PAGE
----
Bracken: The first time I ever saw that protocol was actually in the aftermath of this thing, where some of the trolls came out of the woods to try and pick apart or undermine my position. The reality is nobody’s ever asked me to sign any kind of agreement, from camp or otherwise. And nobody reviews my work, either; I have absolute editorial independence within that space. As far as I can understand it, I don’t really see how that protocol is any different than the regular PR protocol that you would deal with with a corporation. Honestly, I’ve had a lot more freedom and ability to work within that territory than I’ve had in getting information and responses out of Coastal GasLink.

Toledano: For years, I’ve been following this story, and I’ve done an incredible amount of documentation of the Wet’suwet’en history, where their laws, their sovereignty, their right to free, prior, and informed consent have been violated by the police, by the courts, by Coastal GasLink. And my ethic is to not reproduce those harms in my work. I take it very seriously that the Wet’suwet’en have been burned and mistreated by media in the past. And so I put a lot of care into working closely with elders and talking to elders, and to finding out from community members that my reporting is in fact accurate, taking into account oral histories, things like that. I’ve never signed any agreement, and I’ve also never been told to, you know, alter my work in a way that I felt was dishonest or obscured the truth of something that was happening. I wouldn’t do that.

But shy of signing that, did you agree to it?

Toledano: No. This is a story that cuts to the heart of land ownership in British Columbia, and whether or not British Columbia even has a legitimate claim to 22,000 square kilometres of land. So there’ll be every possible attack vector to discredit or distract from the images that we captured.

It’s no surprise that it’s not traditional journalists who are getting the best access, the best pictures, the deepest commitment. But it does bring new dynamics into the way that we tell these stories.

Bracken: Why are we allowing the RCMP to arbitrate who is and who isn’t a journalist in the first place? I mean, I would argue that the key issue here, in this interaction, was how the police were interacting with the Wet’suwet’en occupiers, that the RCMP’s conduct was under the most scrutiny. And at that point, why are we allowing them to decide who’s allowed to scrutinize them? Basically, we’re walking into a police state where we have to ask permission from the police in order to observe them and under what conditions that’s allowed. That’s insane to me.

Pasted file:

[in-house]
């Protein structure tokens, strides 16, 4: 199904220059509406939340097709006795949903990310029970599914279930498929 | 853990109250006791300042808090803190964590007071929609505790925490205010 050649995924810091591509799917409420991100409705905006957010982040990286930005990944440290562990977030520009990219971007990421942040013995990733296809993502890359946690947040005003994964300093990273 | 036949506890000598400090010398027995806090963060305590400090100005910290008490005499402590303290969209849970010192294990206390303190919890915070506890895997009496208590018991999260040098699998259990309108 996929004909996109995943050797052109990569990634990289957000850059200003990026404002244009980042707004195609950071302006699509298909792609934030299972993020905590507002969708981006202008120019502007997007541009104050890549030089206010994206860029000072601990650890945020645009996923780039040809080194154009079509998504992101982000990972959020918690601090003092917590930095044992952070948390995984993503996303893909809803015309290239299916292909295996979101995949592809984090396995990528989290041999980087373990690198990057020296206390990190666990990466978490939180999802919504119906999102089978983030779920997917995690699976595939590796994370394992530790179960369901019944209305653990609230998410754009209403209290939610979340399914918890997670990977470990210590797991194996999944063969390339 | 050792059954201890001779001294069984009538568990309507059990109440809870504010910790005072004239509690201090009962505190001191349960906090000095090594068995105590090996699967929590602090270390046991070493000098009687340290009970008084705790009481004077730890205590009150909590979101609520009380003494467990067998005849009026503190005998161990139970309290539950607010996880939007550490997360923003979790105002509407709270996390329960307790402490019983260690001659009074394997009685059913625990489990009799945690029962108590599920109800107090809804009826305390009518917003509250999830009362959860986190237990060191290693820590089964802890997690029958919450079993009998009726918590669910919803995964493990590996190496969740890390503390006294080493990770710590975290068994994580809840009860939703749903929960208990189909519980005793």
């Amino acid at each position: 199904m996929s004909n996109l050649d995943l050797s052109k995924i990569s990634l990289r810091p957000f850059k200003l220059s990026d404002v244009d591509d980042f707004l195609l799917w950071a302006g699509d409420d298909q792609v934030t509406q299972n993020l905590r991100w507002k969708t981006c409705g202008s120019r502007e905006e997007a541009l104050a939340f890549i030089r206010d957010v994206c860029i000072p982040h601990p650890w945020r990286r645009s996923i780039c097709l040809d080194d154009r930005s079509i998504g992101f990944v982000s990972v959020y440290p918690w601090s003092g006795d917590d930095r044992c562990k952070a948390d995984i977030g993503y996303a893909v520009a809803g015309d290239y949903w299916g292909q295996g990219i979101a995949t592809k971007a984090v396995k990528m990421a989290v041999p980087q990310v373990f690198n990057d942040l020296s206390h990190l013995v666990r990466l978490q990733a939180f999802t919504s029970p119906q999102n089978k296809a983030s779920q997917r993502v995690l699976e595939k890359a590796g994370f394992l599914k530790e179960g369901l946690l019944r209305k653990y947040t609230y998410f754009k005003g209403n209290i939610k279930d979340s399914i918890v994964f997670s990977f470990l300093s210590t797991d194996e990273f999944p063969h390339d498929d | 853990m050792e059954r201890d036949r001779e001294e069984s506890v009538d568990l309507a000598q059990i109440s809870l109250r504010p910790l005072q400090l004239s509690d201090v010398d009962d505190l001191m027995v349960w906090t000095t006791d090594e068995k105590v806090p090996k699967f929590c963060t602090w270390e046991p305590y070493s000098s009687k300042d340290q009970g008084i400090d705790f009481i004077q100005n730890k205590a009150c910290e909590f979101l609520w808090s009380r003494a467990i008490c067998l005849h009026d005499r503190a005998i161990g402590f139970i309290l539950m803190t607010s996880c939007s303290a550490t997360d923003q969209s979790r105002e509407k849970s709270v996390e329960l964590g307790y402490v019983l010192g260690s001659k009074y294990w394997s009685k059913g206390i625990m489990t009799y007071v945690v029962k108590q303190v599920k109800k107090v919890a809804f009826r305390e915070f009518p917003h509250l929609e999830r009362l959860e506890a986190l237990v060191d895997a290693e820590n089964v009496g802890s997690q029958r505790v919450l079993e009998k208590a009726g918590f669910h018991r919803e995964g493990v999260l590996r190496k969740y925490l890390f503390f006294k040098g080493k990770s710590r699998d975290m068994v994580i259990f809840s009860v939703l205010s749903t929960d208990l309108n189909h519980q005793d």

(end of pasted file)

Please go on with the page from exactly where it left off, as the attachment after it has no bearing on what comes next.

You keep saying things like, “Oh, you’re not traditional journalists.” I really don’t agree. I just reopened the Justin Brake decision, and I can’t see a single place in any of those five points in which I am not absolutely covered under it. Maybe the RCMP might try to say that I’m not a journalist and not functioning like a journalist, but all of my actions are well within the range of established journalism practices. Even their allegation of being embedded or the suggestion that somehow by being embedded, that means that I’m not functioning as a journalist. Well, the whole concept of being embedded is a well-established journalistic practice that is used for all different kinds of organizations, including the police and the military.

And there’s a separate conversation that doesn’t actually have to do with a legal definition of journalism, that’s more about how you frame a story. The fact that I use language that comes from the community that I cover, I don’t think that has any kind of negative connotations on my function as a journalist, traditional or otherwise.

Getting very close to your story, spending a lot of time with your story, understanding the history of your story: these are all best practices. But it’s no accident that the major news organizations are not the ones making the commitment to keep people on site for as long as the two of you have made those commitments.

Bracken: Right. And honestly, that’s the elephant in the room: that basically because I don’t have a major publication behind me this time around, that somehow that undermines my credibility. Now I have covered this story for The New York Times. I could have pitched it to them again; I just have a closer relationship with The Narwhal, and honestly, they’ve been following the story longer, and so that’s why I went with them. But the elephant in the room is that the reason why I don’t have legacy media behind me is because I’m expensive. I’m a photographer, and we don’t really exist on staff anywhere in Canada anymore. So it isn’t that the work that I’m doing isn’t valuable, it isn’t that they don’t want to access the work that I’m creating. It’s the fact that I’m too expensive. And so the fact that police are using that, or critics are using that, as a means to undermine my credibility — this is a function of the media ecosystem right now.

Amber, I know that The Narwhal has had your back and they have been defending you legally and claiming you publicly. Both of you have enjoyed the support of the industry, of your colleagues writ large. The Canadian Association of Journalists (CAJ) sent a letter to the federal government demanding your immediate release, which dozens of news organizations (including Canadaland) signed. But, Michael, the CBC did not sign that document demanding your release. And though we see you identifying yourself to the RCMP as somebody who’s there doing a story for the CBC, when the CBC reports on the story, in at least one of their reports, they don’t claim you. They call you an independent filmmaker. What’s up with that?